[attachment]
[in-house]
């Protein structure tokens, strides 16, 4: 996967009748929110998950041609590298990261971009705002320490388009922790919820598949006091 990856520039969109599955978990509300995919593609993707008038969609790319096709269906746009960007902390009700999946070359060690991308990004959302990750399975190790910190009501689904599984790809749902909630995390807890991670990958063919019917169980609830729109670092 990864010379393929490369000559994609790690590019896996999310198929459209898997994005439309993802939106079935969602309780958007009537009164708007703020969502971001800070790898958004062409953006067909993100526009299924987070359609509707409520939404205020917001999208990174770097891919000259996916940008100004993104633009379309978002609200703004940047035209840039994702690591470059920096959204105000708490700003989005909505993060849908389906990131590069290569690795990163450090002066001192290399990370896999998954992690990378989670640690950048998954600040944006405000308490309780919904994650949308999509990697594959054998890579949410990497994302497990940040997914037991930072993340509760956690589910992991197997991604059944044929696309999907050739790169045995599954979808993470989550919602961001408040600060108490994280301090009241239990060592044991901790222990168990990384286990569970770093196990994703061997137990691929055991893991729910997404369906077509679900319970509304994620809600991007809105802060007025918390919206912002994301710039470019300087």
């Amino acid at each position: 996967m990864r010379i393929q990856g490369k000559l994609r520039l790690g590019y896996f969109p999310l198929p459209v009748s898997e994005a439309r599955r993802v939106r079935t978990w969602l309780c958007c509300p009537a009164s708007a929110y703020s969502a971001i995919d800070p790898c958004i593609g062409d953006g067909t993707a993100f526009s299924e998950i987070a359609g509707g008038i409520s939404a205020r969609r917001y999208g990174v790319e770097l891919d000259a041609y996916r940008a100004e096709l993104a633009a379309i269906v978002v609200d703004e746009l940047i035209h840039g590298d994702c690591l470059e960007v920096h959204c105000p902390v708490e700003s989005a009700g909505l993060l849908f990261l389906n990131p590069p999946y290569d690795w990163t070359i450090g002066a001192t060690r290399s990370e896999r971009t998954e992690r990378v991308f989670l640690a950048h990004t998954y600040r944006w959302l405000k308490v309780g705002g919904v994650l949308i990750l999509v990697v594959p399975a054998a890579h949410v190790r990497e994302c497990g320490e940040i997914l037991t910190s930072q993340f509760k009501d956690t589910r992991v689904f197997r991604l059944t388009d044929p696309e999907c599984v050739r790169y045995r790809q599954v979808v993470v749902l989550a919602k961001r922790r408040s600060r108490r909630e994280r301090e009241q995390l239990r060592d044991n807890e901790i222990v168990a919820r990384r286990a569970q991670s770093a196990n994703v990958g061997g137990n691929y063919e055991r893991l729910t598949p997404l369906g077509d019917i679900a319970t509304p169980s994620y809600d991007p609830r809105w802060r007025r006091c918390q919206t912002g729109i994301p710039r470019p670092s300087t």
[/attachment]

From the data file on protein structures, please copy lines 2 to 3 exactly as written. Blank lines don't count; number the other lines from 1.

């Protein structure tokens, strides 16, 4: 996967009748929110998950041609590298990261971009705002320490388009922790919820598949006091 990856520039969109599955978990509300995919593609993707008038969609790319096709269906746009960007902390009700999946070359060690991308990004959302990750399975190790910190009501689904599984790809749902909630995390807890991670990958063919019917169980609830729109670092 990864010379393929490369000559994609790690590019896996999310198929459209898997994005439309993802939106079935969602309780958007009537009164708007703020969502971001800070790898958004062409953006067909993100526009299924987070359609509707409520939404205020917001999208990174770097891919000259996916940008100004993104633009379309978002609200703004940047035209840039994702690591470059920096959204105000708490700003989005909505993060849908389906990131590069290569690795990163450090002066001192290399990370896999998954992690990378989670640690950048998954600040944006405000308490309780919904994650949308999509990697594959054998890579949410990497994302497990940040997914037991930072993340509760956690589910992991197997991604059944044929696309999907050739790169045995599954979808993470989550919602961001408040600060108490994280301090009241239990060592044991901790222990168990990384286990569970770093196990994703061997137990691929055991893991729910997404369906077509679900319970509304994620809600991007809105802060007025918390919206912002994301710039470019300087």
């Amino acid at each position: 996967m990864r010379i393929q990856g490369k000559l994609r520039l790690g590019y896996f969109p999310l198929p459209v009748s898997e994005a439309r599955r993802v939106r079935t978990w969602l309780c958007c509300p009537a009164s708007a929110y703020s969502a971001i995919d800070p790898c958004i593609g062409d953006g067909t993707a993100f526009s299924e998950i987070a359609g509707g008038i409520s939404a205020r969609r917001y999208g990174v790319e770097l891919d000259a041609y996916r940008a100004e096709l993104a633009a379309i269906v978002v609200d703004e746009l940047i035209h840039g590298d994702c690591l470059e960007v920096h959204c105000p902390v708490e700003s989005a009700g909505l993060l849908f990261l389906n990131p590069p999946y290569d690795w990163t070359i450090g002066a001192t060690r290399s990370e896999r971009t998954e992690r990378v991308f989670l640690a950048h990004t998954y600040r944006w959302l405000k308490v309780g705002g919904v994650l949308i990750l999509v990697v594959p399975a054998a890579h949410v190790r990497e994302c497990g320490e940040i997914l037991t910190s930072q993340f509760k009501d956690t589910r992991v689904f197997r991604l059944t388009d044929p696309e999907c599984v050739r790169y045995r790809q599954v979808v993470v749902l989550a919602k961001r922790r408040s600060r108490r909630e994280r301090e009241q995390l239990r060592d044991n807890e901790i222990v168990a919820r990384r286990a569970q991670s770093a196990n994703v990958g061997g137990n691929y063919e055991r893991l729910t598949p997404l369906g077509d019917i679900a319970t509304p169980s994620y809600d991007p609830r809105w802060r007025r006091c918390q919206t912002g729109i994301p710039r470019p670092s300087t």